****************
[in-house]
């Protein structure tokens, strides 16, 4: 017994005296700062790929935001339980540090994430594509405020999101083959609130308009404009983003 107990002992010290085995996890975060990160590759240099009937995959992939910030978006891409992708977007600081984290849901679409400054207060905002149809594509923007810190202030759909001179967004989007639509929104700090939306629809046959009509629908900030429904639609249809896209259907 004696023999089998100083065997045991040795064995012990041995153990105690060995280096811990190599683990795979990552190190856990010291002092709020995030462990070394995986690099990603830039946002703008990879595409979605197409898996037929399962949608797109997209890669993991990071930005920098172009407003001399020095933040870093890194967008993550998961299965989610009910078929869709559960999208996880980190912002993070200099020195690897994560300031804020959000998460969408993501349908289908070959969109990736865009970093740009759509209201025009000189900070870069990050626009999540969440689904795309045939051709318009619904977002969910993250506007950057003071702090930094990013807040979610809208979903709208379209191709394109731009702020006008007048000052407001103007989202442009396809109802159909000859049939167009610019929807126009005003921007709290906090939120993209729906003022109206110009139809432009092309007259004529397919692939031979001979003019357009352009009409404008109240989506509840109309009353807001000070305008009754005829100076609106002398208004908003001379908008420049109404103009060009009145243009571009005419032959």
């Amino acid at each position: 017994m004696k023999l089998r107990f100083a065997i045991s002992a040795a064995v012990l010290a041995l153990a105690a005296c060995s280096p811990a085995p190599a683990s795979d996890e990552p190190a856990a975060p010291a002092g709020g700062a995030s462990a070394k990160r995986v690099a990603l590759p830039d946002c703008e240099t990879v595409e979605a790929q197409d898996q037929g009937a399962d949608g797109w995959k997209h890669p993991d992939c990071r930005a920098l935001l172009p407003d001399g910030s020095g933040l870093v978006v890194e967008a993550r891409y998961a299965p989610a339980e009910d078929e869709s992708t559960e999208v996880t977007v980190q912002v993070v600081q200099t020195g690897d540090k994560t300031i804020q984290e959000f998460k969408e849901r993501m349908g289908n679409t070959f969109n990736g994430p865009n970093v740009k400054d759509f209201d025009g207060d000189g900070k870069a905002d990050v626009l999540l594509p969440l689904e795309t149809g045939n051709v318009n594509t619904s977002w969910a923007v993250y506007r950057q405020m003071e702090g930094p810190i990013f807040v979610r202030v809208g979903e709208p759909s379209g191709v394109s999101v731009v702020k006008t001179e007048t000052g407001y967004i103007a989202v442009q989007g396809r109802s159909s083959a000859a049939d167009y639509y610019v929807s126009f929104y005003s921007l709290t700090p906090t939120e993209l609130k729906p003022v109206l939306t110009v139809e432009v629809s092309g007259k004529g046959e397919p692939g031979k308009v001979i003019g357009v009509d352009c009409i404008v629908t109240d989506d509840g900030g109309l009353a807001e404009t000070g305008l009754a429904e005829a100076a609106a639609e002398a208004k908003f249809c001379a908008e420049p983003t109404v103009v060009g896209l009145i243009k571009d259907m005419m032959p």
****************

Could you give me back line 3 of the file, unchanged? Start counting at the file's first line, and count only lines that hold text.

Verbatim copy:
């Amino acid at each position: 017994m004696k023999l089998r107990f100083a065997i045991s002992a040795a064995v012990l010290a041995l153990a105690a005296c060995s280096p811990a085995p190599a683990s795979d996890e990552p190190a856990a975060p010291a002092g709020g700062a995030s462990a070394k990160r995986v690099a990603l590759p830039d946002c703008e240099t990879v595409e979605a790929q197409d898996q037929g009937a399962d949608g797109w995959k997209h890669p993991d992939c990071r930005a920098l935001l172009p407003d001399g910030s020095g933040l870093v978006v890194e967008a993550r891409y998961a299965p989610a339980e009910d078929e869709s992708t559960e999208v996880t977007v980190q912002v993070v600081q200099t020195g690897d540090k994560t300031i804020q984290e959000f998460k969408e849901r993501m349908g289908n679409t070959f969109n990736g994430p865009n970093v740009k400054d759509f209201d025009g207060d000189g900070k870069a905002d990050v626009l999540l594509p969440l689904e795309t149809g045939n051709v318009n594509t619904s977002w969910a923007v993250y506007r950057q405020m003071e702090g930094p810190i990013f807040v979610r202030v809208g979903e709208p759909s379209g191709v394109s999101v731009v702020k006008t001179e007048t000052g407001y967004i103007a989202v442009q989007g396809r109802s159909s083959a000859a049939d167009y639509y610019v929807s126009f929104y005003s921007l709290t700090p906090t939120e993209l609130k729906p003022v109206l939306t110009v139809e432009v629809s092309g007259k004529g046959e397919p692939g031979k308009v001979i003019g357009v009509d352009c009409i404008v629908t109240d989506d509840g900030g109309l009353a807001e404009t000070g305008l009754a429904e005829a100076a609106a639609e002398a208004k908003f249809c001379a908008e420049p983003t109404v103009v060009g896209l009145i243009k571009d259907m005419m032959p």